Nov 21 (Reuters) - Global credit rating agency Fitch Ratings has downgraded Bolivia’s ratings to ‘B+’ from ‘BB-‘, citing macroeconomic risks, which have been intensified by the recent political and social instability in the country.
The cut in Bolivia’s long-term foreign currency issuer default rating comes as street violence in the country has killed 32 people since disputed elections in October.
Evo Morales, the nation’s long-term leftist leader, stepped down on Nov. 10 under pressure from security forces, protesters, civil groups and allies, after an international audit that found serious irregularities in the election count and cast doubt on his announced outright victory.
Fitch’s outlook on Bolivia remained negative, the agency noted, adding that it expects the economy’s growth to slow to 2.5% in 2019 from 4.2% in 2018.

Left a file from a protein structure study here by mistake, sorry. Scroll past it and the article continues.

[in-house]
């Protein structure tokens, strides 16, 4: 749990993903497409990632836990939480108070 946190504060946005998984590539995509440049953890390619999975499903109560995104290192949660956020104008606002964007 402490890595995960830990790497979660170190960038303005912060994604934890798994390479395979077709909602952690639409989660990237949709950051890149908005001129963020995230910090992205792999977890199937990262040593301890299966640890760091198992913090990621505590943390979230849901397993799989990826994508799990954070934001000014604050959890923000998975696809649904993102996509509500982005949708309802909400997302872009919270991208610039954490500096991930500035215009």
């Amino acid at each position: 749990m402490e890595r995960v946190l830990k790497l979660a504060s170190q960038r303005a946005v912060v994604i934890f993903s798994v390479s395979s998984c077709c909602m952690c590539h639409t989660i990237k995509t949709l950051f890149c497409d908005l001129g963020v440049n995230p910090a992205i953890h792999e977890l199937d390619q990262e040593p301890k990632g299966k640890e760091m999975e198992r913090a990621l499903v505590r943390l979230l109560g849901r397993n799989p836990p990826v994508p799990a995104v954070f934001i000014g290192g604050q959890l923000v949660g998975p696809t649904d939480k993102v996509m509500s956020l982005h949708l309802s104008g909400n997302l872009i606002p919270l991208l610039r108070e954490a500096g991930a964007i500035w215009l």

The fall in economic growth will be the result of the rapidly narrowing scope to sustain expansionary policies that have supported it in the past years, Fitch said on Thursday.
Currently led by a caretaker government, Bolivia is grappling to mend stark divisions between supporters of Morales and his opponents seeking to move beyond his nearly 14-year rule. New elections are yet to be scheduled by the interim government.
Having been granted asylum in Mexico, Morales has said he was toppled by a coup and has suggested he would return. (Reporting by Kanishka Singh in Bengaluru; Editing by Daniel Wallis)
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